Art and nightclub photography controversy

(I started writing this post just over a month ago. Just spotted it in my drafts, hence it’s a little out-of-date).
Last night was wonderful! I did my first live-run as and it worked a dream. And I did plenty more too…

First up, I went to an open studios event at Persistence Works/Yorkshire Artspace. The event itself was a lot more fun than I’d expected, but even better I got paid to photograph proceedings (and I found out when I got there that after some internal negotiation, my initially rather small fee had been doubled!) I was worried that I wouldn’t get anything worthwhile, as I was a bit unprepared and very rushed, but in the event I got plenty of good photos.

After a whirlwind tour around Persistence Works, I headed back out of town to Jonny’s, where a Tajalli Vortex jam session was under way. Annabel, our new singer, joined us, and the resulting music was wonderful, she added a vital dimension, and at last our sound seems complete.

At 11pm, we packed up and Jonny and I headed over to Corporation. I’d told Mark, the owner of Corp, about my Dan Shot Me idea a couple of weeks ago, and he had seemed (if possible) even more enthusiastic about it than me. He rang me again the other day to ask when I was going to come down, so I thought it would be rude not to.

When we got there, Mark showed me around a bit and then let me loose to take some pictures. I was quite nervous at first, doing my usual: walking around and snapping surreptitiously while walking by, then scuttling off before someone has time to object. But then I started confronting people more directly, and at first some took offence but once I started handing out the badges and got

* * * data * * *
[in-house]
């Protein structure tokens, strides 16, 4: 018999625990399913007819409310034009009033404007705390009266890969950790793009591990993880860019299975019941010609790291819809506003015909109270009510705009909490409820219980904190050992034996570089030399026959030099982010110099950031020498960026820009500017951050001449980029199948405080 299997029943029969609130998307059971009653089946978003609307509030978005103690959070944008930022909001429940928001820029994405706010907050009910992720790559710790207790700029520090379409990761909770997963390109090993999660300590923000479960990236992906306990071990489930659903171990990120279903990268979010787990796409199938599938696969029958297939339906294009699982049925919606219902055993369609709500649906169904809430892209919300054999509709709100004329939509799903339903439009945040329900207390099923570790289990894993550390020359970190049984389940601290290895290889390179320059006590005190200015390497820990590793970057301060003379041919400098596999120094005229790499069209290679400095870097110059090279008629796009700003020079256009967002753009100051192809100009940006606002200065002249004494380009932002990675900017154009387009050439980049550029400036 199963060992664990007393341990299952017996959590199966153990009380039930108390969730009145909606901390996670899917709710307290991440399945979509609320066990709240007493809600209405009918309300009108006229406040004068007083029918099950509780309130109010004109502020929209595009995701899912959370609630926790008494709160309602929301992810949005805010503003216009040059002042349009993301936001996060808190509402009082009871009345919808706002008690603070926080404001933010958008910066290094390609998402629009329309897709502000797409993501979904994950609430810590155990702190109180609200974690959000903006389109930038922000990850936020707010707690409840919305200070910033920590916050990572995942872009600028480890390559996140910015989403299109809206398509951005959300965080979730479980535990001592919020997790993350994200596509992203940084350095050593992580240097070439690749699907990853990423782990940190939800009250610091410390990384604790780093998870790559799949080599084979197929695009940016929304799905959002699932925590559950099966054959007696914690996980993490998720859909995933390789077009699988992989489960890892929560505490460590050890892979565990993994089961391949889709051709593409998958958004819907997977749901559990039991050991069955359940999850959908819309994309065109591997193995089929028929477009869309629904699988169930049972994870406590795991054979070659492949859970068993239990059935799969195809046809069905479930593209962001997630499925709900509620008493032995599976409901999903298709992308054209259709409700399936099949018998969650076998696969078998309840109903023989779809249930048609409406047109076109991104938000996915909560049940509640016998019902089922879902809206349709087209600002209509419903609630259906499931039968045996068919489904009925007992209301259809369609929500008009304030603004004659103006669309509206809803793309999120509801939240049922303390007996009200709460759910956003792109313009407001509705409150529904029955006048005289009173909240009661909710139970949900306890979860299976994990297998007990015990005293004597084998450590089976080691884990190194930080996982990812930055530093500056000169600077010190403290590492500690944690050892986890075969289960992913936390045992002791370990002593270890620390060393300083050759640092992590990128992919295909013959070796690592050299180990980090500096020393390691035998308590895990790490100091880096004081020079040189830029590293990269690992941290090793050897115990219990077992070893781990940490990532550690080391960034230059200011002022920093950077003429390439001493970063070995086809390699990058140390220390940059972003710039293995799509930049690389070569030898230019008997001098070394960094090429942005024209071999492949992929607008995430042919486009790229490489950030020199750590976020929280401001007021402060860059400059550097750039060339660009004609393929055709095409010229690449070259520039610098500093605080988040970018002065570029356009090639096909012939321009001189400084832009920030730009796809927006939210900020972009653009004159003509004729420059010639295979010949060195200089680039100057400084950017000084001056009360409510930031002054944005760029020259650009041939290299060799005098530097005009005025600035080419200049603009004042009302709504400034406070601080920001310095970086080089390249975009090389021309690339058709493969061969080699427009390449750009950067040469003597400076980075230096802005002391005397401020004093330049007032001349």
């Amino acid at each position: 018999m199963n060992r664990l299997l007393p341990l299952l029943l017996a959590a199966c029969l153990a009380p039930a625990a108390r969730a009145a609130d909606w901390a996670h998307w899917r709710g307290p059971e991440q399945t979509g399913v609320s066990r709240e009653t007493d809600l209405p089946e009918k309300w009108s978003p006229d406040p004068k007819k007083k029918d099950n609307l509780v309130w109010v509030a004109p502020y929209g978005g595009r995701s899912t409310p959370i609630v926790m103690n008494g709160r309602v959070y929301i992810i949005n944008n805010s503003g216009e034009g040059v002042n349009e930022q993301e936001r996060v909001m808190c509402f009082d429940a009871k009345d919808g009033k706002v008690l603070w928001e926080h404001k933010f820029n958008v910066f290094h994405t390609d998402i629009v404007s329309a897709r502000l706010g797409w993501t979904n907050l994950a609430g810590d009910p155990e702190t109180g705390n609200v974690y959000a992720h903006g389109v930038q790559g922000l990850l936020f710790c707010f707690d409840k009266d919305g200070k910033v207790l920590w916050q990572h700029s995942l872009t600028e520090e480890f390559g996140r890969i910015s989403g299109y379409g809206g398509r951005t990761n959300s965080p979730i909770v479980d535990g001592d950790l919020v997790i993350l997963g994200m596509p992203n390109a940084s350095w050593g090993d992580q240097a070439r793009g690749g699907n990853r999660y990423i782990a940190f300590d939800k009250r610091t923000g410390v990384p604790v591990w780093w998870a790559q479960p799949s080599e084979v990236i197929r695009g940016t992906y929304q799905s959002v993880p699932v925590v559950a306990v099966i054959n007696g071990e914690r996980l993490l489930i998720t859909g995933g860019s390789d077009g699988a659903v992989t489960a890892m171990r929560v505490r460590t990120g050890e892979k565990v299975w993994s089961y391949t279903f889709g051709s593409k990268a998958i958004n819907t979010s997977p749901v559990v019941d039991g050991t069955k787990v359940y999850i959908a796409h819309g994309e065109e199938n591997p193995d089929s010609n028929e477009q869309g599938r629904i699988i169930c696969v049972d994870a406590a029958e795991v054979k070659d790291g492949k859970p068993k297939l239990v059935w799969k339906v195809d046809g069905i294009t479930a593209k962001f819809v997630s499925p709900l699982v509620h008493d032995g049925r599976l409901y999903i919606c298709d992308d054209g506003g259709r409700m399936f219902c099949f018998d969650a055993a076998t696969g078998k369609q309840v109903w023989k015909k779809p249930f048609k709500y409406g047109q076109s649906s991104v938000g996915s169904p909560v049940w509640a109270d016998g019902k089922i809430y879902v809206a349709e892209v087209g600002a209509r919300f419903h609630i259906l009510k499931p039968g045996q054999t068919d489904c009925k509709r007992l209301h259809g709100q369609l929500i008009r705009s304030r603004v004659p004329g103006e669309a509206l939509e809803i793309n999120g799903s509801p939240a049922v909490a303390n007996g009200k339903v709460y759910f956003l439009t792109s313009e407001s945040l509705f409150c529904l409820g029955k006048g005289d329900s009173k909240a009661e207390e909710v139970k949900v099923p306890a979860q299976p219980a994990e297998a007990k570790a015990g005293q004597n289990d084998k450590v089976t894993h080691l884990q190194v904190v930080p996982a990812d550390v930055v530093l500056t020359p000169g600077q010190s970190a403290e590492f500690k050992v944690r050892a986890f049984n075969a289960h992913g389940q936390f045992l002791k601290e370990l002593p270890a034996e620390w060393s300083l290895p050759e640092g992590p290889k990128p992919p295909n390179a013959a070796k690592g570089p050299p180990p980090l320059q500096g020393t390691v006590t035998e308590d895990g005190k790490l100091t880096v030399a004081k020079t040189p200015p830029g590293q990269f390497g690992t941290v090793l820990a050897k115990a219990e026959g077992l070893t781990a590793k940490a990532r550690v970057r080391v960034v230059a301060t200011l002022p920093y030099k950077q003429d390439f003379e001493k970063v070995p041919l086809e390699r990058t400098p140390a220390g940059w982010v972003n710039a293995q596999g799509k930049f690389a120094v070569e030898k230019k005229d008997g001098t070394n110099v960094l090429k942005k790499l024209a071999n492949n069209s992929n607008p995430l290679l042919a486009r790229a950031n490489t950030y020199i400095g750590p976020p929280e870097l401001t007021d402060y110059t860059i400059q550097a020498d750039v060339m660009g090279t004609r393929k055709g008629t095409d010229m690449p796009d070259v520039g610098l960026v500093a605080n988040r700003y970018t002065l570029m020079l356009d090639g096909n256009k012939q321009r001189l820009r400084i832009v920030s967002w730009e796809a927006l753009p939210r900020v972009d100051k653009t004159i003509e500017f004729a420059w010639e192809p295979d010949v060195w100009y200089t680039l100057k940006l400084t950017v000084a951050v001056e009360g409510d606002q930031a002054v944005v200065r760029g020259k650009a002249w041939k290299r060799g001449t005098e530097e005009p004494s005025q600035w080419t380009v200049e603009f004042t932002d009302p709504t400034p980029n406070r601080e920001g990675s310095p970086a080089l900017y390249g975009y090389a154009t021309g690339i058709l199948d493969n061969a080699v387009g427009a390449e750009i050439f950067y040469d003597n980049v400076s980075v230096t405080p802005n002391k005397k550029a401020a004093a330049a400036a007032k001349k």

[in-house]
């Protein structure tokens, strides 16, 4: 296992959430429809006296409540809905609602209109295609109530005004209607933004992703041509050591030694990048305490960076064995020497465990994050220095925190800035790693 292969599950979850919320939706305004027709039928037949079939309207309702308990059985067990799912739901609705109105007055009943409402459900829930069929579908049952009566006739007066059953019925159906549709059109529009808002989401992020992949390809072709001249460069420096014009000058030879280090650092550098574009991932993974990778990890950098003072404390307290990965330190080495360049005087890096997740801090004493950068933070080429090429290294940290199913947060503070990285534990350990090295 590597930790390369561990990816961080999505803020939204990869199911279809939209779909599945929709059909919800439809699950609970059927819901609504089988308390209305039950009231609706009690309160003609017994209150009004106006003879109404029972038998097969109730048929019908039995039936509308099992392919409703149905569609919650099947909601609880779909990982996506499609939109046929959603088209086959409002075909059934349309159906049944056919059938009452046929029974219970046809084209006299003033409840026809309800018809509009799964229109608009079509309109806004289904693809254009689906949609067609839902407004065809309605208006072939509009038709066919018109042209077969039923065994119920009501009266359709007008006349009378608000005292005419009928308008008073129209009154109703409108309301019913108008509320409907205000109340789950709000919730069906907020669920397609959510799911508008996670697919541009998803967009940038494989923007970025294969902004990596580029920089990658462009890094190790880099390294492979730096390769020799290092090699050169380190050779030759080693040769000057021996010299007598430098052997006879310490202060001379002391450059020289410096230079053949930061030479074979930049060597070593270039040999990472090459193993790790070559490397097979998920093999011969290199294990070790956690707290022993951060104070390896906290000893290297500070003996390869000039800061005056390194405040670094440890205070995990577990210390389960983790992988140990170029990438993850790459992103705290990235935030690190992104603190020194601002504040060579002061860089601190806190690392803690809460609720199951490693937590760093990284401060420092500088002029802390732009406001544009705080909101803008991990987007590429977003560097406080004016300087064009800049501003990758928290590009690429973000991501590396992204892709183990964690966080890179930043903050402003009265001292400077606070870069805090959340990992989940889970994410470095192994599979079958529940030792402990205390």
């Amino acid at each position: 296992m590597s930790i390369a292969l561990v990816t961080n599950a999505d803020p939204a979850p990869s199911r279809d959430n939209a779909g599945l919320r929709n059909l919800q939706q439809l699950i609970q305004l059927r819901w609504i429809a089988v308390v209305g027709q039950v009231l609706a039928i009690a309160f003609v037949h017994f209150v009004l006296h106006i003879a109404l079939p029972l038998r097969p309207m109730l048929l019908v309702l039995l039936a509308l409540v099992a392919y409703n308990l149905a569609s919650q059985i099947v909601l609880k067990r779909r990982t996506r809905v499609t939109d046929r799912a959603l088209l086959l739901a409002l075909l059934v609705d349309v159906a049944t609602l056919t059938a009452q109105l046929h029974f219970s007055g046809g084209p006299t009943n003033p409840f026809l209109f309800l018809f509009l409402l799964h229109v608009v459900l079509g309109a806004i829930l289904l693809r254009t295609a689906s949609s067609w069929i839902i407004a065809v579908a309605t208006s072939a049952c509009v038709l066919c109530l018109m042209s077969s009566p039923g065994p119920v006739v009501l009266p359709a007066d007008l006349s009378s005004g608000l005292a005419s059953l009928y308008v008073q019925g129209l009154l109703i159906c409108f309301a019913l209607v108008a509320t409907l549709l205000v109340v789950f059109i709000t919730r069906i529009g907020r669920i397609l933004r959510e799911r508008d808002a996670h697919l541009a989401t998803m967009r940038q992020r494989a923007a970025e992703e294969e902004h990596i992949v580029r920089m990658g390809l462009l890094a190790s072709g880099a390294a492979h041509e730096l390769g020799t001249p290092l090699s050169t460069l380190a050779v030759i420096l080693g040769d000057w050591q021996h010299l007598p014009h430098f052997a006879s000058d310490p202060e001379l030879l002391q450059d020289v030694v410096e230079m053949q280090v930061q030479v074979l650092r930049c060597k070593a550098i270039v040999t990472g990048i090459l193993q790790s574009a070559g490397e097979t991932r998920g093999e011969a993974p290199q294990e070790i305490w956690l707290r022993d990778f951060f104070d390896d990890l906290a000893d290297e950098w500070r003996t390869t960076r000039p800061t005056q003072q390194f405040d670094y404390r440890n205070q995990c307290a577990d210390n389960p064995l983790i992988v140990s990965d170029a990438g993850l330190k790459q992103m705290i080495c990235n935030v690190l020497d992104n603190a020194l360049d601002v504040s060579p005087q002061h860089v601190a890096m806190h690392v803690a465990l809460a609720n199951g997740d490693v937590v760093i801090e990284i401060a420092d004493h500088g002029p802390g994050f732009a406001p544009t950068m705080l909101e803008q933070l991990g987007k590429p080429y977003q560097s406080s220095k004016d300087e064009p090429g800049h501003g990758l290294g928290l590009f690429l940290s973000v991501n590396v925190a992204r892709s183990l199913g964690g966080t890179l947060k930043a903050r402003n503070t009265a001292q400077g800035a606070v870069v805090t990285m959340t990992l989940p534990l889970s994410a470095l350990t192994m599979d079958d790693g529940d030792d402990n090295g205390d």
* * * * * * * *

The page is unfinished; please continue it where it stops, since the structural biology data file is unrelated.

Had a funny ending to the night. I got into an argument with a bouncer because I’d taken a photo of a girl without asking her permission, and she got pissed off. We argued for about 10 minutes over whether or not I was allowed to take photos without asking permission, he asked whether I was a full-time professional photographer, I said no and he said he was so he knew what he was talking about and I didn’t. I told him most of the professional photographers I’ve come across aren’t worthy to kiss my arse, or words to that effect, which didn’t go down to well, but in the end he accepted that I was more-or-less, but very rude. I told him he was right and I didn’t give a shit. Then he went to have a long chat with the nightclub owner (the one who rang me when I was in London asking me to come and take photos). I had to wait outside the door, as if it was the headmaster’s office. Then the bouncer left and I went in to chat to the owner, who basically couldn’t give a toss that I was photographing people without their permission. Nice outcome!

I left then anyway, because my flash was on the blink and I knew I had more than enough good nightclub photos. It was 2am. I put my head up to the frosted windows of the Washington pub on the way back, just to try and discern whether any of the bar staff were still around. Somehow somebody spotted and recognised me through the glass (maybe it’s the beard), so they let me in, I got one last drink while they swept up, and a cab ride back home with the bar manager.

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